Three billboards outside Ebbing, Missouri (2017)
Full of anger, grief and frustration, director Martin McDonagh presents an unlikely premise in a wretched scenario.
The small town of Ebbing has had a terrible incident, but months later, it still remains unsolved. The mother, poetically played by Frances McDormand, seeks justice, and thinks of a unique way to get attention, and some answers.
What unravels is the unsettling police police department, a helpless Woody Harrelson and a violent Sam Rockwell, who add to the despair in their own ways.
A raw and unapologetic story where there is no respite, and the audience comes out seeking answers to questions they didn’t know they had.
Jon M. Chu directs the second instalment of Now you see me, a film that held appeal in its first part and tried to up the ante in the second.
The attempt wasn’t entirely unsuccessful, with the original cast up to its usual shenanigans. It was joined by some new members and a surprisingly convincing Daniel Radcliffe, as a ‘man-child’ villain. His father is another surprise. They are caricature antagonists, not to be taken seriously but enough to move the plot along.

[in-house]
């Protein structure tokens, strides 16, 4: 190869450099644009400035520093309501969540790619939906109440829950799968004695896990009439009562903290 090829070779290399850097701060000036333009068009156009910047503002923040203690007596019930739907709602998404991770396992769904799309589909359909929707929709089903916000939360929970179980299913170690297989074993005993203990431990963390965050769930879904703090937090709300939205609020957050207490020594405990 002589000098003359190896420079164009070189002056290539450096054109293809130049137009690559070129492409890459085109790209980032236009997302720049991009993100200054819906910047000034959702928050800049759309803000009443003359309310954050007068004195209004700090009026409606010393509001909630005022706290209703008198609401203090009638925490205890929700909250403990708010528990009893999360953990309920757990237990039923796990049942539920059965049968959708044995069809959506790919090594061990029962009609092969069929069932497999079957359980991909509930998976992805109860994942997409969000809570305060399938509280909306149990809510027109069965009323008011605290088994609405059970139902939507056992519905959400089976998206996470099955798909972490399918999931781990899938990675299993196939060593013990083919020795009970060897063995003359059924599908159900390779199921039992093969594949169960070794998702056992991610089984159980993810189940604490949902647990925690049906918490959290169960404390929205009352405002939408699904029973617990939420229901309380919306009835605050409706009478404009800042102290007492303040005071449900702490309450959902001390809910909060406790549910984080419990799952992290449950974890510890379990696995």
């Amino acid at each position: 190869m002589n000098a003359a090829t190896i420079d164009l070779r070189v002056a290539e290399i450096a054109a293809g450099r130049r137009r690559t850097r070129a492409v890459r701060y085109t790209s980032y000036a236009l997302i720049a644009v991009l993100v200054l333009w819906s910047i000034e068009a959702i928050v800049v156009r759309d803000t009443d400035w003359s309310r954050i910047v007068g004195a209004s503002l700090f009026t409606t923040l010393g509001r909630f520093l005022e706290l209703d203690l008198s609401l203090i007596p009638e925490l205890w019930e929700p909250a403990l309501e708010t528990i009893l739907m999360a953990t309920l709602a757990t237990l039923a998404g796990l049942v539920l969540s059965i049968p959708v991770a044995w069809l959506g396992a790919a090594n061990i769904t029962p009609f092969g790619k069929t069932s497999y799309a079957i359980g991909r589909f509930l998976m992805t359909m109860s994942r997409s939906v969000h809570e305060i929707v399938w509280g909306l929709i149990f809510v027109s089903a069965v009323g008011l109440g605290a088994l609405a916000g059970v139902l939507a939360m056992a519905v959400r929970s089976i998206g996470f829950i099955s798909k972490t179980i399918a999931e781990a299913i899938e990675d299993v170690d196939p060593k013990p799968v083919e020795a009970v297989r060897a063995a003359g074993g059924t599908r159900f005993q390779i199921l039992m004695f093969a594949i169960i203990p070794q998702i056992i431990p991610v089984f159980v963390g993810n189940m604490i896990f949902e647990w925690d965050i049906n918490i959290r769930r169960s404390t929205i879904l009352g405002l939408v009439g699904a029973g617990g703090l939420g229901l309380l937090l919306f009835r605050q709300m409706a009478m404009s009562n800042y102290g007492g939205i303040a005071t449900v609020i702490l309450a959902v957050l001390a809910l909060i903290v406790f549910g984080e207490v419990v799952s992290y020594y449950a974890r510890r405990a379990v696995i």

The proceedings aren’t entirely predictable, but could have been more funny and edgy. The end result was a satisfactory film with enough twists and turns which led to a goofy climax.
Magic is deception, we trust the magician and believe the trick. This film shows the skills of 4 illusionists and others entwined in their story. High production value scenes packed with crowds and spectacles, interspersed with a FBI/Interpol agent chase give it a fairly fast pace. The acts leave you wondering ‘how??’ and thankfully, you are given answers. Soon the plot takes on a ‘whodunnit’ angle and you are left guessing. The end was not predictable, but a bit of a downer. Probably one scene less and the punch would be just right.